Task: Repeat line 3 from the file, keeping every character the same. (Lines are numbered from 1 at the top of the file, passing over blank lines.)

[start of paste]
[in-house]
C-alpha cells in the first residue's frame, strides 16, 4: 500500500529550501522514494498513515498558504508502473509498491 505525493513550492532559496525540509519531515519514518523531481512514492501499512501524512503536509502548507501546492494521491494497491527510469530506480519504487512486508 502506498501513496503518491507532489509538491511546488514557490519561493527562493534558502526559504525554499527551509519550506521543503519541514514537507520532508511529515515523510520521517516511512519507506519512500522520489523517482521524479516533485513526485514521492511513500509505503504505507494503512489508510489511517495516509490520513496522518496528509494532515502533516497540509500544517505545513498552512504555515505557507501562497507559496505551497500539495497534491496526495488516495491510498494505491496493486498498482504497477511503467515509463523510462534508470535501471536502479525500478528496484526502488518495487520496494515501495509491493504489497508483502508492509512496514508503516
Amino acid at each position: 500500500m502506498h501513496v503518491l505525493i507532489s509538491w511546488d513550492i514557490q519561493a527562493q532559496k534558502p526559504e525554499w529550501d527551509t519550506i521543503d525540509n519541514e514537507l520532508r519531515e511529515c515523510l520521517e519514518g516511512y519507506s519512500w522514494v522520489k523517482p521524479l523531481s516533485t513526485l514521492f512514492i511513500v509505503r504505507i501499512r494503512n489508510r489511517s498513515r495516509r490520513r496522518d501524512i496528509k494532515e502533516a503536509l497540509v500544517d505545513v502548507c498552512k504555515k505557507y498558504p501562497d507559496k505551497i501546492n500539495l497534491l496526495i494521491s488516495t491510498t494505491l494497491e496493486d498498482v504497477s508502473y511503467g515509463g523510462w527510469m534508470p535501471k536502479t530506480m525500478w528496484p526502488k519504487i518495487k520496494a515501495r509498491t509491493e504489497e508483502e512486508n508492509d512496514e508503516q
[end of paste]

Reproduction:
Amino acid at each position: 500500500m502506498h501513496v503518491l505525493i507532489s509538491w511546488d513550492i514557490q519561493a527562493q532559496k534558502p526559504e525554499w529550501d527551509t519550506i521543503d525540509n519541514e514537507l520532508r519531515e511529515c515523510l520521517e519514518g516511512y519507506s519512500w522514494v522520489k523517482p521524479l523531481s516533485t513526485l514521492f512514492i511513500v509505503r504505507i501499512r494503512n489508510r489511517s498513515r495516509r490520513r496522518d501524512i496528509k494532515e502533516a503536509l497540509v500544517d505545513v502548507c498552512k504555515k505557507y498558504p501562497d507559496k505551497i501546492n500539495l497534491l496526495i494521491s488516495t491510498t494505491l494497491e496493486d498498482v504497477s508502473y511503467g515509463g523510462w527510469m534508470p535501471k536502479t530506480m525500478w528496484p526502488k519504487i518495487k520496494a515501495r509498491t509491493e504489497e508483502e512486508n508492509d512496514e508503516q